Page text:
a. Arbitrary or Unlawful Deprivation of Life

    The government or its agents did not commit any politically motivated killings;

    however, four police officers stood trial for allegedly beating and inducing the

    suicide of a suspect in their custody, and suspicious deaths of military personnel

    occurred under noncombat conditions.

    On April 13, Vahan Khalafian, a 24-year-old robbery suspect, died under

    suspicious circumstances while in police custody in the city of Charentsavan.

    Initially National Police Chief Alik Sargsian issued several statements that

    Khalafian was mentally unstable and had committed suicide. Sargsian also denied

    the possibility that Khalafian might have been physically mistreated by police;

    however, an investigation by the Special Investigative Service (SIS) revealed that

    Khalafian apparently was tortured by a senior police officer attempting to extract a

    robbery confession, and Sargsian issued a public apology. Authorities continued to

    maintain, however, that Khalafian committed suicide by grabbing a kitchen knife

    from a drawer and stabbing himself to death. On June 25, the SIS announced that

    its investigation had concluded that the behavior of police officers led Khalafian to

    commit suicide. On April 27, Ashot Harutyunian, head of the criminal intelligence

    division of the Charentsavan police, was arrested and formally charged with

    actions that exceeded his official authority and had grave consequences. Moris

    Hayrapetian, Garik Davtian, and Gagik Ghazarian, Harutyunian's subordinates,

    were charged with abuse of official authority. Khalafian's family, their lawyer, and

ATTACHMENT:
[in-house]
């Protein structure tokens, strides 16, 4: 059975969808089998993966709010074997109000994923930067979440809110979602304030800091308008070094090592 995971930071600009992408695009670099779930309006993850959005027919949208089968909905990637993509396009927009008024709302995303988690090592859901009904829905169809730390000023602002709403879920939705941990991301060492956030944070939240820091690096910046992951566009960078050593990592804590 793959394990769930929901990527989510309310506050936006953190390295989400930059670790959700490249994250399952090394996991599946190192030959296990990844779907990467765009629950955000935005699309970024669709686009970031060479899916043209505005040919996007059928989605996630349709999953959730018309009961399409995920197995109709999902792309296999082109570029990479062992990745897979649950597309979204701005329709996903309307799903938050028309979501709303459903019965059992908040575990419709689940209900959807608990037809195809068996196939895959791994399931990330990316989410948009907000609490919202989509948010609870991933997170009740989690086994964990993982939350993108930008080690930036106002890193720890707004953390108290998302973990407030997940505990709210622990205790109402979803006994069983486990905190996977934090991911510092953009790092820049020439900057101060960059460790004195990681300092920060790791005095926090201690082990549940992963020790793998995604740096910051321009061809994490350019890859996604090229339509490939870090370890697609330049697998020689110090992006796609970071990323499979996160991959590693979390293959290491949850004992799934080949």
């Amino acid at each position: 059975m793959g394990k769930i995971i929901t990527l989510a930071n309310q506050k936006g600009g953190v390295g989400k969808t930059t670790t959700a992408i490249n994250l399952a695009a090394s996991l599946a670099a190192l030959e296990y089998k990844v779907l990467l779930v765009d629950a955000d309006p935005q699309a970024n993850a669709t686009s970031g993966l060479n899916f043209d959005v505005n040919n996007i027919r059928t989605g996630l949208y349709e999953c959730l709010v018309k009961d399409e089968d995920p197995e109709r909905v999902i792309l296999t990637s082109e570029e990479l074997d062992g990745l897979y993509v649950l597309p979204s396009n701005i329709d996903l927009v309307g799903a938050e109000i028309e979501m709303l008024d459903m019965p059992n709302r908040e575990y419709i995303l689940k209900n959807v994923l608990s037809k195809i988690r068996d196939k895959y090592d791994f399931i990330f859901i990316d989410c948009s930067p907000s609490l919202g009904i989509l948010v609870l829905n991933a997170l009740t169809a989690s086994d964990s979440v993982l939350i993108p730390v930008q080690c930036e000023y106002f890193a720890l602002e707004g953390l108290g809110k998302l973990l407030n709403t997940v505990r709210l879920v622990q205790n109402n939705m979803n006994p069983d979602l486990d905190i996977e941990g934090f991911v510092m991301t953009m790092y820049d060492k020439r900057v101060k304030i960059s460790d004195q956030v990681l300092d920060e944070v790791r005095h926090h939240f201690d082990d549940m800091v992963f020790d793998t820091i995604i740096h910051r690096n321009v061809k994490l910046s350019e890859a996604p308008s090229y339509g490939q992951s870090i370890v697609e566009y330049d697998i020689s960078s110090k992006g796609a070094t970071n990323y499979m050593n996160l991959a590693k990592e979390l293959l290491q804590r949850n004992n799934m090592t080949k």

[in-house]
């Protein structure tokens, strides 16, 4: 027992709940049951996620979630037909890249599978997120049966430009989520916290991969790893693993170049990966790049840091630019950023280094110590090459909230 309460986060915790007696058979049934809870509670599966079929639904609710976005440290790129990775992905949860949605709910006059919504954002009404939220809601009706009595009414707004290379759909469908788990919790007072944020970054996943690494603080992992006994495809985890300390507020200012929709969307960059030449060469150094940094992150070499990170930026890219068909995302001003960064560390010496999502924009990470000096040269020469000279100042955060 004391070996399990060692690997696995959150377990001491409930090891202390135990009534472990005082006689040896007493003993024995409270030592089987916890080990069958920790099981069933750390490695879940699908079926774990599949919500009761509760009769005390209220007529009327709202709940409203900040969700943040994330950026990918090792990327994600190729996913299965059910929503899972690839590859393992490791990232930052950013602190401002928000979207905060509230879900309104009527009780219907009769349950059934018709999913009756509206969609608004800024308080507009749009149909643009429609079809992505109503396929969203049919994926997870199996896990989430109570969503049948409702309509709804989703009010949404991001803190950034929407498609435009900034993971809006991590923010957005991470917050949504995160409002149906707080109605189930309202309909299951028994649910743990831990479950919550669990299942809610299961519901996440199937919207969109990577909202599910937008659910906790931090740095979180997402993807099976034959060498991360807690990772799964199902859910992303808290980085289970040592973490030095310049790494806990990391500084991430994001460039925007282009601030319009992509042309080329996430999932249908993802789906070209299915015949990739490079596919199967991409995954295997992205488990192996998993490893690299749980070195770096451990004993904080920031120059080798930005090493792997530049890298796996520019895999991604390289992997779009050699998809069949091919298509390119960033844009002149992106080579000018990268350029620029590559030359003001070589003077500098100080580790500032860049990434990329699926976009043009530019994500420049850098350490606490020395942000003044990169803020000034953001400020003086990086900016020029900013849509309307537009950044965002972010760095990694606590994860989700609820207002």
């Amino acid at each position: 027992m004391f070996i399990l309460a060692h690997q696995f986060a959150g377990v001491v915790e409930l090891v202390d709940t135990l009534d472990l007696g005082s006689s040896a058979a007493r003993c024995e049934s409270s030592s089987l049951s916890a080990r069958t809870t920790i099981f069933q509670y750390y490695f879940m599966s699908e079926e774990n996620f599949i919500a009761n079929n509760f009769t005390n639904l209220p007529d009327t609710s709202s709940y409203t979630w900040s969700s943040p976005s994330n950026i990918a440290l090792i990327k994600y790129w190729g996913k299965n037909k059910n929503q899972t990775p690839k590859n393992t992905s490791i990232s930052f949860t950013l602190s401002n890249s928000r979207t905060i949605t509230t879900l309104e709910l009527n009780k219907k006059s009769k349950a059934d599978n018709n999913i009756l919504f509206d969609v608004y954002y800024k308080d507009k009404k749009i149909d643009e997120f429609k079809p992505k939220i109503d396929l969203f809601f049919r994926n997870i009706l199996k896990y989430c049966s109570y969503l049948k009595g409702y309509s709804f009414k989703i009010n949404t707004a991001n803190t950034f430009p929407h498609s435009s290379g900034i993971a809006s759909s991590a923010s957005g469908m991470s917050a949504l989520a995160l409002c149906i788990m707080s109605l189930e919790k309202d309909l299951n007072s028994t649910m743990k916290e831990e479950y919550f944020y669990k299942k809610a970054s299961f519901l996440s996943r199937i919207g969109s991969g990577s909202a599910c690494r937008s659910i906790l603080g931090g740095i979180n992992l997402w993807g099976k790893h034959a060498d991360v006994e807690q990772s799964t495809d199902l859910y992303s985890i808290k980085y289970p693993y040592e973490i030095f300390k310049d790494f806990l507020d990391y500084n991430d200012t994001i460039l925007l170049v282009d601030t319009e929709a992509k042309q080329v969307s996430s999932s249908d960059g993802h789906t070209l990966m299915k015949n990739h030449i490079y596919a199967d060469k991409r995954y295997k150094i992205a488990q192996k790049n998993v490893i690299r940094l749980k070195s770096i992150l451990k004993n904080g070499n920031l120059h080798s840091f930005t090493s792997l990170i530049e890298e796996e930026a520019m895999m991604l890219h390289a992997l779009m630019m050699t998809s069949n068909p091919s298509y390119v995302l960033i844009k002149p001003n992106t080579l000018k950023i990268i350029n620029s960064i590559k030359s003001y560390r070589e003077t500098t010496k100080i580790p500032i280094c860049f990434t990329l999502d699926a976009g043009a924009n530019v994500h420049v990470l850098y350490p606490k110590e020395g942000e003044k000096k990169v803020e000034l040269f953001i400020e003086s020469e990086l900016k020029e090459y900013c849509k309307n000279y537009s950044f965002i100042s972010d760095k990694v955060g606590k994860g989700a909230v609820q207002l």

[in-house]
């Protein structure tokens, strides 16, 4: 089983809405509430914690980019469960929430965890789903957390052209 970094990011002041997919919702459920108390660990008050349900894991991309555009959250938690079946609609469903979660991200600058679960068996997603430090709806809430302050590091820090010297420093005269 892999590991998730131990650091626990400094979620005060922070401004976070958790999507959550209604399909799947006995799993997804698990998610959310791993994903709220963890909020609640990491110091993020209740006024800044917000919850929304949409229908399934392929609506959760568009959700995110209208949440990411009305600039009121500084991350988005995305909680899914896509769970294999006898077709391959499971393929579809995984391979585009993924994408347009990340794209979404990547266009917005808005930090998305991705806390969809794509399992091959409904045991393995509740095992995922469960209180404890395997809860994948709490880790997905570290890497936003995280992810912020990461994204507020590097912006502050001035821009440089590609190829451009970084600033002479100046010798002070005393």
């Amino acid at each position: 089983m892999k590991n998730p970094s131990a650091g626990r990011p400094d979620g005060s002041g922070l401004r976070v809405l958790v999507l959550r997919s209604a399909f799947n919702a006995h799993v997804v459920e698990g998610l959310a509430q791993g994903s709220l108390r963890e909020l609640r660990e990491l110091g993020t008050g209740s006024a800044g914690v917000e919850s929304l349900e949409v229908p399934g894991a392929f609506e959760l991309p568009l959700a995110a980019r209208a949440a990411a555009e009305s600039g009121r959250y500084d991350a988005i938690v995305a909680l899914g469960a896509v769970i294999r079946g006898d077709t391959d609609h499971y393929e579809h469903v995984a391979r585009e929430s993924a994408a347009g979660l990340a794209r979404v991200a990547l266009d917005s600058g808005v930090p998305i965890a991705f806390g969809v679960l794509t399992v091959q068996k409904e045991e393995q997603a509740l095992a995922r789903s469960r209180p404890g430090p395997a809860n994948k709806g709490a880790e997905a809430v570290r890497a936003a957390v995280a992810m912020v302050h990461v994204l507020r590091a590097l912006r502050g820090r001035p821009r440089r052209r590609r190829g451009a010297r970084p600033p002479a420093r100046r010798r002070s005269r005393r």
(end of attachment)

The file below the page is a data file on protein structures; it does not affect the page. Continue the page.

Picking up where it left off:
human rights activists following the case challenged the official version of death,

    asserting that the autopsy revealed other bruises and injuries in addition to

    Khalafian's two stab wounds. Khalafian's family also questioned the role of

    Charentsavan police chief Norik Heboyan--who was dismissed from his position

    on May 28--and Deputy Chief Samvel Tonoyan--who retained his position--in

    Khalafian's death, calling into question the conduct of the investigation. The trial

    of the four defendants began on July 6. Harutyunian denied the charges against

    him. He also denied that Khalafian had committed suicide and said that he was

    being framed by the SIS and his subordinate Moris Hayrapetian, who was charged

    with lesser crimes, in order to cover up Khalafian's killing by police. On November

    29, a judge in the first instance court of Kotayk found Harutyunian guilty and

    sentenced him to eight years in prison. Hayrapetian was given a two-year

    suspended sentence and the two other suspects, Garik Davtyan and Gagik


    Ghazarian, were acquitted. Khalafian's family denounced the verdict as unfair and

    maintained that their relative had been killed by police while at the police station

    and that the investigation failed to reveal Khalafian's murderer and the complete

    circumstances of his death. The human rights defender (ombudsman) also